Over the past decade, the WCF — founded by the International Organization for the Family (IOF — formerly the Howard Center for Family, Religion, and Society), which is based in Rockford, Illinois — has hosted at least seven major meetings in Europe.

Its gatherings have been attended by hundreds of conservative religious activists and a growing list of far-right stars, including Hungarian prime minister, Viktor Orbán, who opened the WCF’s 2017 meeting in Budapest.

The WCF’s push into Europe is no accident. According to the IOF’s latest tax filings, its directors include an ultra-conservative Spanish activist with ties to the far-right Vox party, a close associate of a Russian oligarch who has sponsored other meetings of European far-right leaders, and an

Italian politician facing corruption charges in his country.

Concerns about ‘outside interference’ by hostile powers (namely, Russia) are nothing new in Europe (though they have grown more acute, now that Facebook CEO Mark Zuckerberg has all but admitted that he cannot control how his platform is used).

But now, Europeans also have to worry about US-based advocacy groups that conceal their funding sources.

Following the release of the OpenDemocracy report, a cross-party group of 40 MEPs sent a letter to the European Council, the European Commission, and the European Parliament, demanding that further action be taken to protect the upcoming elections “against nefarious outside influences.”

Of particular concern, they write, is “the specific matter of US Christian fundamentalists”, whose escalating involvement in Europe “must be addressed as a matter of urgency”.

But this is a hard issue to tackle, because different EU member states have different rules for ensuring financial transparency in elections and by political campaigns and NGOs. Still, requiring that all organisations lobbying in Brussels declare their funding sources on the EU transparency register would be a good start, provided that there are measures to prevent political organisations from hiding behind front groups.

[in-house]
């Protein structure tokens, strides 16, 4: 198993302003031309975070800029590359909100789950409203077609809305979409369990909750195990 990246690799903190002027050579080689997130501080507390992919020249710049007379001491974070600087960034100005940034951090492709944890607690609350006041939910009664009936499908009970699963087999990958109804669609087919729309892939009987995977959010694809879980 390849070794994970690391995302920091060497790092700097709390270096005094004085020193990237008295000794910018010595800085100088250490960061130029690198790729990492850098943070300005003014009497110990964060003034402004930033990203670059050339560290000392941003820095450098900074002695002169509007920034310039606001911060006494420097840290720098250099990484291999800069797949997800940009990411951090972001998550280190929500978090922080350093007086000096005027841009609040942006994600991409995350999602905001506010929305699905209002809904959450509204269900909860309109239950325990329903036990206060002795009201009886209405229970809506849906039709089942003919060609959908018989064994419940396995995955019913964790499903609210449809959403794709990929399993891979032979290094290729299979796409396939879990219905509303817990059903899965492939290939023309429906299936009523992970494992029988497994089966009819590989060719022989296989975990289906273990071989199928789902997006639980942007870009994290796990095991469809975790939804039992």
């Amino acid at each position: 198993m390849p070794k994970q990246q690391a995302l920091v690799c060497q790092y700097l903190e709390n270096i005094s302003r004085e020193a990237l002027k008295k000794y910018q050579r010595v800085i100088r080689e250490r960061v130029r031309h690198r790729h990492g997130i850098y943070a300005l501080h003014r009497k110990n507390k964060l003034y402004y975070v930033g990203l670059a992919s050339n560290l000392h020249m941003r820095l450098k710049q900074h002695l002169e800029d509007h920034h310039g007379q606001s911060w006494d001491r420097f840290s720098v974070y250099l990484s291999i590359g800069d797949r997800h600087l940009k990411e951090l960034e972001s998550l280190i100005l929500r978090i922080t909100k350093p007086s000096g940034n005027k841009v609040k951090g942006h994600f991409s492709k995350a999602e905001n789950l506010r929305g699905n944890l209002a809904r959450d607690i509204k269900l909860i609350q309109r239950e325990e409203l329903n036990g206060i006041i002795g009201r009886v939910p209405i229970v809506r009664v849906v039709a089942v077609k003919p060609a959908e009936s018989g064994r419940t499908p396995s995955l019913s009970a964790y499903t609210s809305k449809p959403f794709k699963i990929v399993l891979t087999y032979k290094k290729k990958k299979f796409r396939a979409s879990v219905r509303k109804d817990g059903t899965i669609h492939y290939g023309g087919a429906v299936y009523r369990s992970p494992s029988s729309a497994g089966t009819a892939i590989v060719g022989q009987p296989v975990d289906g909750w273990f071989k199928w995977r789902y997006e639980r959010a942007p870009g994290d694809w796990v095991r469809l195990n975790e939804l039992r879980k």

Europe also needs tougher EU-wide rules for social platforms, which should be held to the same standards of transparency as lobbying groups. Any political ad that runs online should come with a clear and accurate disclosure of its source and funding.

Reacting to OpenDemocracy’s findings, Neil Datta, of the European Parliamentary Forum on Population and Development, says that “it took [these fundamentalist groups] 30 years to get to where they are now in the White House.” Now, he worries that a similar campaign in Europe “is happening even faster, and on a grander scale than many experts could have ever imagined”.

With the EU facing unprecedented internal and external challenges in the years ahead, the outcome of the upcoming European Parliament elections could well determine the bloc’s fate.

That is why European leaders are focusing on preventing or neutralising Russian machinations. Unfortunately, they are turning a blind eye to another outside player that doesn’t mean well for Europe’s future.

Mary Fitzgerald is editor in chief of OpenDemocracy.